What is Companion Planting?
Companion planting is an age-old technique of growing two (or more) different plants together to naturally improve quality and promote a bumper crop.
The Native Americans used this method called the “Three Sisters” by planting corn, beans, and squash. The beans grew up the corn stalks as a natural trellising support, while the squash created shade to keep moisture in the soil. Additionally, the beans added much needed nitrogen to the soil for the corn and squash.
What Are the Benefits of Companion Planting?
It’s good to know that companion planting is beneficial, but taking the time to understand all of the ways companion planting promotes quality and quantity will help you implement this method most effectively.
- Deterring Pests and Insects – Some vegetables and flowers will deter insects and pests. For example, garlic will discourage pests because of its smell, while marigolds excrete a natural toxin that prevents microscopic worms from eating the veggie’s roots.
- Attracting Pollinators and Beneficial Insects – Attracting beneficial insects that pollinate the garden is always a good thing. There are also insects that protect your crops, like ladybugs eating your annoying aphids.
- Shade – There are some plants that may need some shade. Planting a tall sunflower next to your lettuce can create shade that may otherwise not exist.
- Natural Support – Viney plants (such as pole beans, cucumbers and peas) will use taller and stronger plants (like corn) to support growth.
- Soil Health – Planting root vegetables next to shallow root vegetables is incredibly beneficial as the larger roots can bring up nutrients from deep in the soil. Other plants will put nutrients back into the soil (such as beans and peas). There are also plants that will absorb nutrients which are not beneficial to other plants.
- Weed Control – Some plants will create ground cover which suppresses weeds. No one wants weeds taking nutrients and water out of their soil!
Strawberries and Asparagus Are Great Together
Planting strawberries and asparagus together is a good companion planting duo in the garden. These two perennials can produce fruit and vegetables 20 to 30 years after just one time of planting.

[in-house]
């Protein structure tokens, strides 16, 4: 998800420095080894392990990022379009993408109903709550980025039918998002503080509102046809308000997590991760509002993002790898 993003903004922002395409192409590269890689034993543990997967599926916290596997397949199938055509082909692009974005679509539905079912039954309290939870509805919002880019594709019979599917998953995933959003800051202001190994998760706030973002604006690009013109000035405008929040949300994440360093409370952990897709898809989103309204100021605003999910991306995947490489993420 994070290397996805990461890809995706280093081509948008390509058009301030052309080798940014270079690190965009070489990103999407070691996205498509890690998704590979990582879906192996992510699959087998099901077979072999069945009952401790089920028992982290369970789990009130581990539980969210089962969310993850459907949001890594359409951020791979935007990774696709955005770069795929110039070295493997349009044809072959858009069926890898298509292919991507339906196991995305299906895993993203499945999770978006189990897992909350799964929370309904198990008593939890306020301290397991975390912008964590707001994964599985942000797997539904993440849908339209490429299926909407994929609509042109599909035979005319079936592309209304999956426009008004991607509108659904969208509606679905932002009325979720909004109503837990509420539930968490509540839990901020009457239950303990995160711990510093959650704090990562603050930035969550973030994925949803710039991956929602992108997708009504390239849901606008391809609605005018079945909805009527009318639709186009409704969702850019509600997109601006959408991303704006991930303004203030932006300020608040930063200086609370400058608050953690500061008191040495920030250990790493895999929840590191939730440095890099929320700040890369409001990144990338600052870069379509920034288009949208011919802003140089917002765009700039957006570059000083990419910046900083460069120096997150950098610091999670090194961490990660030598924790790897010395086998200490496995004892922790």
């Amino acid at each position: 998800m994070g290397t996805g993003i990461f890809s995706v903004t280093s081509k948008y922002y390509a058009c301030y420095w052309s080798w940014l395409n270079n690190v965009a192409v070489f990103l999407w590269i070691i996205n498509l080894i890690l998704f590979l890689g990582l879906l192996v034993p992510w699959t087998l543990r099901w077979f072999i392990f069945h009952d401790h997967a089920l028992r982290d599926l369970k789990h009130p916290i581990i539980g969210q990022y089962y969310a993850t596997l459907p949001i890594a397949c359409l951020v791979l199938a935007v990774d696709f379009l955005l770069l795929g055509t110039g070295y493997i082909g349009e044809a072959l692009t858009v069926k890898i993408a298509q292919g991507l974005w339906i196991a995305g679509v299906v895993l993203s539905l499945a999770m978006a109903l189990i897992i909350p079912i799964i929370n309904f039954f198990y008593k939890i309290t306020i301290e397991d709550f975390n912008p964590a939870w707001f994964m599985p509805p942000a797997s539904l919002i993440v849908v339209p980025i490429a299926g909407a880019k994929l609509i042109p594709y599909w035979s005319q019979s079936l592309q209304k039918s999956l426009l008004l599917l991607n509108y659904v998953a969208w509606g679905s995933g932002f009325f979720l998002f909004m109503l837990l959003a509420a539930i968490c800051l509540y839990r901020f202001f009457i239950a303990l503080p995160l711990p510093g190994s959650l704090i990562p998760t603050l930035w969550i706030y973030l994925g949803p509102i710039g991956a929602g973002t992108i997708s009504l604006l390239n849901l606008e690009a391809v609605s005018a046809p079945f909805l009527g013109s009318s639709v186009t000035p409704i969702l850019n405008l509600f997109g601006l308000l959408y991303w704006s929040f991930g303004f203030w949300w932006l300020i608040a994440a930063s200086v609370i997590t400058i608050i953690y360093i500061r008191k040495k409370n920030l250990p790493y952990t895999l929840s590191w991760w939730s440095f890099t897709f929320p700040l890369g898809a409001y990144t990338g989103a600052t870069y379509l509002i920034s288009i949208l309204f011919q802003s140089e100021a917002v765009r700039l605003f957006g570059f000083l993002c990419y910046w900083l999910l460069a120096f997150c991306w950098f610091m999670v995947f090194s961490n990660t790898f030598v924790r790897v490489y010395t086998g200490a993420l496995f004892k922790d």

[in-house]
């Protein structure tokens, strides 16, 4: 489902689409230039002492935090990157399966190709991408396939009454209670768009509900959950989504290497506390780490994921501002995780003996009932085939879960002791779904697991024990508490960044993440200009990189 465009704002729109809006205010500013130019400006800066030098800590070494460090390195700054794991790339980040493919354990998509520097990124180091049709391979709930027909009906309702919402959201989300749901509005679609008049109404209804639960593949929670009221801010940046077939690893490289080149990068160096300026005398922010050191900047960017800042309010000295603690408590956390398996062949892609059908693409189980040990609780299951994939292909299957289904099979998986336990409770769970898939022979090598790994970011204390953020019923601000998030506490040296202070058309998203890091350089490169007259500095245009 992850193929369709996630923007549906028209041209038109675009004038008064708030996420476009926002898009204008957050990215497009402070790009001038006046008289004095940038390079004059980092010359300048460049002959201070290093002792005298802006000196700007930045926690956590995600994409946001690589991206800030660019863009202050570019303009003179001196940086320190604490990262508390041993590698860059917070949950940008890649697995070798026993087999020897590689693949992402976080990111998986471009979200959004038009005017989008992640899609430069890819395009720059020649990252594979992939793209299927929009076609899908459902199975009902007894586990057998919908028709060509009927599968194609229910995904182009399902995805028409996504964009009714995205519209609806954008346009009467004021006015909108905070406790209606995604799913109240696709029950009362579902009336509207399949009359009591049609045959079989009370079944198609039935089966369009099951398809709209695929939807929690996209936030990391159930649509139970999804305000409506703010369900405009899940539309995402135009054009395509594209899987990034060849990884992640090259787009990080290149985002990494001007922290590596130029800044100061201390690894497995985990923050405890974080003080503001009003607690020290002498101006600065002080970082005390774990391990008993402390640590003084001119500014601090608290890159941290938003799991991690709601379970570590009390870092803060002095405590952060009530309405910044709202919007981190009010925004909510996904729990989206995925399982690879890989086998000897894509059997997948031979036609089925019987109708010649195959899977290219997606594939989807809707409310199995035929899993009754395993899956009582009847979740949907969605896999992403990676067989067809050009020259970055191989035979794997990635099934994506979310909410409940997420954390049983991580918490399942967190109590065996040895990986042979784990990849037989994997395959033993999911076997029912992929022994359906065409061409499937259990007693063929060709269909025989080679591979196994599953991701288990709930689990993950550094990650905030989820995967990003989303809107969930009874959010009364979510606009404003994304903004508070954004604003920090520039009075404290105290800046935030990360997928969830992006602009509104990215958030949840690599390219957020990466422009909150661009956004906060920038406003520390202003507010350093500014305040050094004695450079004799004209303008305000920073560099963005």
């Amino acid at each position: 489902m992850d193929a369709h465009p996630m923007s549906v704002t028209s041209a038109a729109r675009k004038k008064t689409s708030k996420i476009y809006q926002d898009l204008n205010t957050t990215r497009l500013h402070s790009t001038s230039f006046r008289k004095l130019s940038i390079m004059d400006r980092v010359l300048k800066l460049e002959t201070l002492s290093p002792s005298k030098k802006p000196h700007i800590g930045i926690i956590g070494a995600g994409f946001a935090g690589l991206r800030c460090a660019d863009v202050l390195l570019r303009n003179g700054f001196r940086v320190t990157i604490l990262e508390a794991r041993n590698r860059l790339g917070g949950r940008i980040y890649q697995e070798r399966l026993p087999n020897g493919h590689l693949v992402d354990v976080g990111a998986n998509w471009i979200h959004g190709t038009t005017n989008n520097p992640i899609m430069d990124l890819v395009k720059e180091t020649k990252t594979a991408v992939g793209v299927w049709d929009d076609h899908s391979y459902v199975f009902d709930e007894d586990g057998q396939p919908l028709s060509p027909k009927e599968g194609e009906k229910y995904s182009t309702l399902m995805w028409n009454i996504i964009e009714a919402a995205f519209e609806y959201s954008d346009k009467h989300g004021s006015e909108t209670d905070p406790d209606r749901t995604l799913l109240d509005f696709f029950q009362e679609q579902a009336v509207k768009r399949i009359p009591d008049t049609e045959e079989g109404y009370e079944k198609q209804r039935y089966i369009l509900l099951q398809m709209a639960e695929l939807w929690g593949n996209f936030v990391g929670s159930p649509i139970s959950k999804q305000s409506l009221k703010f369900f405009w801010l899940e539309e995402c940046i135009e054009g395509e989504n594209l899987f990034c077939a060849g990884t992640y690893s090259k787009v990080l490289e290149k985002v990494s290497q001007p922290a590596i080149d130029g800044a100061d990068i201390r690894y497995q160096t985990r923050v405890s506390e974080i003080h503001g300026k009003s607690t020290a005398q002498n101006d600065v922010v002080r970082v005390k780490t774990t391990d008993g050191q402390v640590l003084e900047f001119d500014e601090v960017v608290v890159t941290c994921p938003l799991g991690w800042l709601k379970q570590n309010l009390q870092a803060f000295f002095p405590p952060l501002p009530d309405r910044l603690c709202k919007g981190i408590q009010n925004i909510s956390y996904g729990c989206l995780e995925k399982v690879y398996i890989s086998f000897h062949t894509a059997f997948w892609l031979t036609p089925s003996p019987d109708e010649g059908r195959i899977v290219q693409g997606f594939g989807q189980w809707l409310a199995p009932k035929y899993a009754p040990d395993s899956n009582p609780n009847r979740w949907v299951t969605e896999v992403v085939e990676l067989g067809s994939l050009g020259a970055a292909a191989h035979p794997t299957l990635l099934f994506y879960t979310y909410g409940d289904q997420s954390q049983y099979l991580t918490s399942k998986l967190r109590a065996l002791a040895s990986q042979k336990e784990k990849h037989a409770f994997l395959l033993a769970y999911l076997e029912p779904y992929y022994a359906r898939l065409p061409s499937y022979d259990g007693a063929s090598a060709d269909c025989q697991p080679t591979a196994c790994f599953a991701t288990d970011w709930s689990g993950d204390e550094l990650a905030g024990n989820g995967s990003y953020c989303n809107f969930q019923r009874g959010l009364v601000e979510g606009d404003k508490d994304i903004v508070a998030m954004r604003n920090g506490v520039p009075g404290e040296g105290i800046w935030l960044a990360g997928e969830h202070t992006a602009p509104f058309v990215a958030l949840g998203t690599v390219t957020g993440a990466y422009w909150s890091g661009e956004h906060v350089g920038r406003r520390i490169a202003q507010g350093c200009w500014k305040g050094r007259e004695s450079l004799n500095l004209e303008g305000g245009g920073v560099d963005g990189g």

Another benefit of companion planting asparagus and strawberries is that they both start poking through the soil in early spring, and can be harvested in mid to late spring. The roots of these two plants spread on different levels in the soil.
Asparagus has deeper roots which gather nutrients deeper in the soil, while the strawberries will grow shallow roots and will draw nutrients higher in the soil.
Finally, strawberries create good ground cover for the asparagus which helps prevent weed growth.
Pro-Tip: It’s a good idea to plant all your perennials together on the outer edges of your main garden or even in a separate garden space.
Asparagus has tender spears that are harvested in the spring. This vegetable is a perennial which means that this crop continues to grow year after year without replanting.
Plant asparagus crowns (which are a one-year old asparagus plant) in March, April, or May depending on the climate in which you live. When you receive the crowns, soak them in water for a couple of hours before planting. Put the crown root in the ground 12 inches deep and 17 inches apart in rows.
Your asparagus should not be harvested during the first couple of years so that the roots will become established. Remember that asparagus needs a cold winter climate in order to go dormant and then sprout in the early spring.
When spring arrives, you may need to watch for asparagus beetles that eat on the asparagus shoots. A natural way to repel them is to companion plant tomatoes or eggplant next to your asparagus plants.
Whatever you do, do not plant onion, leeks, garlic, and scallions next asparagus; they will stunt the growth of your asparagus.
With a little patience, you will have a great harvest of asparagus within a couple of years.
Once your asparagus rows are planted, plant 1 or 2 strawberry starts in between your asparagus crowns. Place the strawberry plants 4 to 6 inches in the soil. Your strawberries will grow and become ripe within a few months. The first-year crop may be smaller, but following seasons should be bountiful.
Similar to asparagus, this perennial also likes to go dormant in the winter. Strawberries life span is 4 to 6 years, so you will want to save some strawberry runners to replant every couple of years. This will ensure fruit for years to come.
Growing strawberries with asparagus will benefit both plants by sharing nutrients from the soil and helping with weed control.
Other Great Companion Plants to Plant with Asparagus and Strawberries
Would you like more diversity in your garden? Other crops can be interplanted with asparagus and strawberries.
Asparagus, strawberries, rhubarb and horseradish all work together to support each other. Rhubarb and horseradish help with insect control, and they are also perennials.
Another helpful companion with asparagus and strawberries is marigolds which are well known for their helpful effects on insect control.